You know rent is too damn high when mega chains like Starbucks start looking for cheaper spaces. The Commercial Observer reports that the city’s rising rents are actually driving the coffee giant to less popular side streets as many of the leases inked for stores opened up some 15–20 years ago are coming up for renewal. Starbucks is currently paying just a fraction of what the market is demanding on a chunk of their more than 200 Manhattan locales, and they could soon see an end to several of their most popular shops.
Starbucks recently shuttered a location at 334 Fifth Avenue at West 33rd Street because they couldn’t come to an agreement on the space that’s estimated to cost more than $1 million a year. The retailer’s 2,811-square-foot Lincoln Center space is also currently being marketed to new tenants for occupancy in June 2016. Sources told the Observer that the asking rent is $600 per square foot and that Starbucks probably pays just half that today. The Union Square West locale at East 17th and Broadway near Barnes & Noble will soon hit the market as well, asking $650 per square foot—Starbucks pays just $325 per square foot for that spot. The fate of many other locations are also up in the air.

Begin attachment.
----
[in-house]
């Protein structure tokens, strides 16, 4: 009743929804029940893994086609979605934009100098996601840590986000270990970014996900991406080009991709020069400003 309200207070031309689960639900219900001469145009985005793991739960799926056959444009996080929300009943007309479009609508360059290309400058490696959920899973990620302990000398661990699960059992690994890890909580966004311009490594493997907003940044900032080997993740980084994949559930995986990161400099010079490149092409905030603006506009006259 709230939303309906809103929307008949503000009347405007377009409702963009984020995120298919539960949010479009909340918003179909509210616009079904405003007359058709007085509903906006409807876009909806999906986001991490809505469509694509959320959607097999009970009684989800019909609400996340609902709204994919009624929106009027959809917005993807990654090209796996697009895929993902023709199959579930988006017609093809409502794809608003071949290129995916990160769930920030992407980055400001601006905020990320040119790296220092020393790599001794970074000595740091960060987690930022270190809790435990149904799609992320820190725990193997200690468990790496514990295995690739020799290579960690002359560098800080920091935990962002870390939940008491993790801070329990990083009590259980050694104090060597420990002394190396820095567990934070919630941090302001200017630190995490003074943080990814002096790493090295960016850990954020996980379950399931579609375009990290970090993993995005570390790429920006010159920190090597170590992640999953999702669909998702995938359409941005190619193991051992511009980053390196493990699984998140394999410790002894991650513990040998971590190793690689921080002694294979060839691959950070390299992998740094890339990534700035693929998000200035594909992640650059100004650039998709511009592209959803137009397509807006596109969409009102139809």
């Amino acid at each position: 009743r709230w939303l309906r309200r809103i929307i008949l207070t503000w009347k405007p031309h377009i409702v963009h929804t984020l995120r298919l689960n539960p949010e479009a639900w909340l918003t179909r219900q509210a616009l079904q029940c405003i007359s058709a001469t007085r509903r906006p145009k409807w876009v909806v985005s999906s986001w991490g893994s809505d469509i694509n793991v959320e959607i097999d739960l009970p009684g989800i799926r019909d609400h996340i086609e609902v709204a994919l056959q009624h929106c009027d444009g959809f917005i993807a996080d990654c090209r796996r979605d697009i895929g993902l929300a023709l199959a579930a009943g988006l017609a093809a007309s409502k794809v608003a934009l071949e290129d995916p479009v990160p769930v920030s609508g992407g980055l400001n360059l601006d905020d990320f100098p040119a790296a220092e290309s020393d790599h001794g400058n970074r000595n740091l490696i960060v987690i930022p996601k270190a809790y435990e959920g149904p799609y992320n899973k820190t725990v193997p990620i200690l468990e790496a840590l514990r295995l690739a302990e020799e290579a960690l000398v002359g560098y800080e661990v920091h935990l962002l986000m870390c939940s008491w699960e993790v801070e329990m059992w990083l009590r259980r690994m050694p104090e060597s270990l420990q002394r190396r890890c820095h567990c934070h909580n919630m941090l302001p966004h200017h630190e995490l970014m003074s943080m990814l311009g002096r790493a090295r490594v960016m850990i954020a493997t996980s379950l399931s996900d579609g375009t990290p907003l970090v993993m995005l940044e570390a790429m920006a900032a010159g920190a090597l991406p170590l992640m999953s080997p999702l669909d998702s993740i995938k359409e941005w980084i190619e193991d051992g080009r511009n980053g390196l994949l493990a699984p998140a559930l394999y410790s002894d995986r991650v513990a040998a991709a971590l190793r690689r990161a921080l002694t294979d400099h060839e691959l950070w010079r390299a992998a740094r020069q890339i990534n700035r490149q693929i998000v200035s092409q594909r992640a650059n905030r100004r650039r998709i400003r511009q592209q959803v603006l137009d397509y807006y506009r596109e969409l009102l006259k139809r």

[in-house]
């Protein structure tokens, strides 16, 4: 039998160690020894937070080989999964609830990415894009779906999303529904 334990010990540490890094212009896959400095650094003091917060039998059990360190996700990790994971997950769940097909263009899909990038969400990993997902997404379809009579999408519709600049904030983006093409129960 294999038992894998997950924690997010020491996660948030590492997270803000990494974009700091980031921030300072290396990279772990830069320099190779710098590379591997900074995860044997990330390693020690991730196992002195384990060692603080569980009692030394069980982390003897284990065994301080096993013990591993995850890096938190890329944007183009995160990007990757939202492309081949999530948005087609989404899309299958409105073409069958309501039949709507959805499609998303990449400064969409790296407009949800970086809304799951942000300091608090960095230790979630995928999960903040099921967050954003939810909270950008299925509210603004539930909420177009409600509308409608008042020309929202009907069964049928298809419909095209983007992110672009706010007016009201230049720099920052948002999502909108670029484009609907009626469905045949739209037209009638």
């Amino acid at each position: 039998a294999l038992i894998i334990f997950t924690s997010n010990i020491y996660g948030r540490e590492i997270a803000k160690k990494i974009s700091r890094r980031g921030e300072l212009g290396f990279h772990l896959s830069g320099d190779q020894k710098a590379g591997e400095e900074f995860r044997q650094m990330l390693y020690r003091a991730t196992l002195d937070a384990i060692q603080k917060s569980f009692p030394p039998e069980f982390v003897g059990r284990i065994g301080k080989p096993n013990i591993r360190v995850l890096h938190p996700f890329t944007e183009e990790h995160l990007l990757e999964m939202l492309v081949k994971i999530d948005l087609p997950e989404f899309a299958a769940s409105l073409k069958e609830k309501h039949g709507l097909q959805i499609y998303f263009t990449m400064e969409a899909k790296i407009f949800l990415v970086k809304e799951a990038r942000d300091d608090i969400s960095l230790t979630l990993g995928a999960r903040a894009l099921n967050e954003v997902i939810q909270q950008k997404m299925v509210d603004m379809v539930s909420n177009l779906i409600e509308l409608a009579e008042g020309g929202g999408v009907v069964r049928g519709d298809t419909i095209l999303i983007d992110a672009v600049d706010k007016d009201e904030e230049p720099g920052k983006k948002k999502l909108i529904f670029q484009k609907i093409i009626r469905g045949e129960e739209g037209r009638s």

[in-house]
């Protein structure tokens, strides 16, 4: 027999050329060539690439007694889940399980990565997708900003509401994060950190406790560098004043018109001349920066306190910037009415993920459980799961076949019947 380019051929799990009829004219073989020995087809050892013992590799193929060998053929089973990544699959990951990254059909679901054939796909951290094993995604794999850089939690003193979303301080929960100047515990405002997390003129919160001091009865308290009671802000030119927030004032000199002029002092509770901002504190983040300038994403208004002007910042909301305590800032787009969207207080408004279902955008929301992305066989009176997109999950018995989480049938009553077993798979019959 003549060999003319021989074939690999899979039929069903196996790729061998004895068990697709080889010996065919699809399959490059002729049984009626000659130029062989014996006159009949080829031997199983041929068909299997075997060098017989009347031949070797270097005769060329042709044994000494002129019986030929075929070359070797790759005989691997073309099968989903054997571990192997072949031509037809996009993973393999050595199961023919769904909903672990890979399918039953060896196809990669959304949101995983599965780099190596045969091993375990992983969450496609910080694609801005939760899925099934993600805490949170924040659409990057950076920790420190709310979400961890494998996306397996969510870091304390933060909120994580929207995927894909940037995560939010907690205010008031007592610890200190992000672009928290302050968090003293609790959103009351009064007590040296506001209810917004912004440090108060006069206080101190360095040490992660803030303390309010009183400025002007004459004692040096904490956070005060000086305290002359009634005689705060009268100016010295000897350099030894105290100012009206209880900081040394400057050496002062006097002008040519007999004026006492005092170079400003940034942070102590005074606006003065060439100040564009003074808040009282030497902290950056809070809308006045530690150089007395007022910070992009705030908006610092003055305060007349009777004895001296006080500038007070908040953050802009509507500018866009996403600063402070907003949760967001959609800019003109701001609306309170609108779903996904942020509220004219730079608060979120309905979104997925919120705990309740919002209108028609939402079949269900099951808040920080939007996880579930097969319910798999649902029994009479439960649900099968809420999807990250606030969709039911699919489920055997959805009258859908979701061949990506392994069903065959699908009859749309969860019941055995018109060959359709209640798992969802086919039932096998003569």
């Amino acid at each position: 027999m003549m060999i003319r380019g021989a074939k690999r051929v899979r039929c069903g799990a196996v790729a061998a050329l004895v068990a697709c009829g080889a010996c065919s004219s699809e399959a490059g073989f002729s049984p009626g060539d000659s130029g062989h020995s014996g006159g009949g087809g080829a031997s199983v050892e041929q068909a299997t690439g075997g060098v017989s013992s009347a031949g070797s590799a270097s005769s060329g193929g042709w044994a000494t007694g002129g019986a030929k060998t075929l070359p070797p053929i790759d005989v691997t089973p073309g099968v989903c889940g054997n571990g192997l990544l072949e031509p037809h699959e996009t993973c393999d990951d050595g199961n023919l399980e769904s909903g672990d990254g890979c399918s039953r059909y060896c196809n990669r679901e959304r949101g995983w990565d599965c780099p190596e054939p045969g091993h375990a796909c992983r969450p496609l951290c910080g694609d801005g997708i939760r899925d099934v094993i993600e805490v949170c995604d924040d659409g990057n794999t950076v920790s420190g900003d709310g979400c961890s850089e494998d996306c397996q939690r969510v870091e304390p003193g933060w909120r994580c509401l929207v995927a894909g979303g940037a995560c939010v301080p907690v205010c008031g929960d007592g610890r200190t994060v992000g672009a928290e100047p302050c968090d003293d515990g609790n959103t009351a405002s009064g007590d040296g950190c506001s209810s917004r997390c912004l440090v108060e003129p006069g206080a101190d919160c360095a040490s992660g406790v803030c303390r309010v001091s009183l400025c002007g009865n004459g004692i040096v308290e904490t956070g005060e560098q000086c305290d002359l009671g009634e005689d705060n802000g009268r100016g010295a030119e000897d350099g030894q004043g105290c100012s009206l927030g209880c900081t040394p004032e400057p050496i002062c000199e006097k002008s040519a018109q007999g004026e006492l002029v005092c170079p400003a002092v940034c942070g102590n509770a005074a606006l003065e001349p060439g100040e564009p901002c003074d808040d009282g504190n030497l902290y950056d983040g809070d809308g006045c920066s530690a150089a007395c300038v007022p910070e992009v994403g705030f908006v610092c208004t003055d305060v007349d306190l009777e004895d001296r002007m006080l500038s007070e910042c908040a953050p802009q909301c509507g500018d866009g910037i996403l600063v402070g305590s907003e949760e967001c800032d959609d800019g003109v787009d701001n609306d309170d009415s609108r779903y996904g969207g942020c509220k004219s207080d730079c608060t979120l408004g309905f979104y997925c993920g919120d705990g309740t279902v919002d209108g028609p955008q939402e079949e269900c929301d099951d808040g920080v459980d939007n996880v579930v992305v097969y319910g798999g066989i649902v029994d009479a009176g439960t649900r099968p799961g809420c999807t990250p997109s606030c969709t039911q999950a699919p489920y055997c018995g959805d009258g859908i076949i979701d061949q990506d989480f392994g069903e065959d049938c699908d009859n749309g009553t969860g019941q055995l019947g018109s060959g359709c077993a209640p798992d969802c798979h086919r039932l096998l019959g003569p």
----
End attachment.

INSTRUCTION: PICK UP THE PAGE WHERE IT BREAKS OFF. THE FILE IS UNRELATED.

For Starbucks, however, being demoted to a less trafficked street may not even impact the chain which boasts brand power, loyal customers, and plenty of java junkies who wouldn’t dare turn down a cup from the Green Mermaid when they’re desperate for a quick caffeine fix. Adding to that, retail specialist Robin Abrams of Lansco threw in that “Starbucks is in the midst of a new blend, pun intended, that will include tea as well as coffee, and that may be changing their real estate needs. Fewer, more diverse locations may be the new strategy.” Starbucks also announced that it would start making home deliveries later this year.
But ultimately the real takeaway here is that if Starbucks can’t make it work, do the rest of us even stand a chance?
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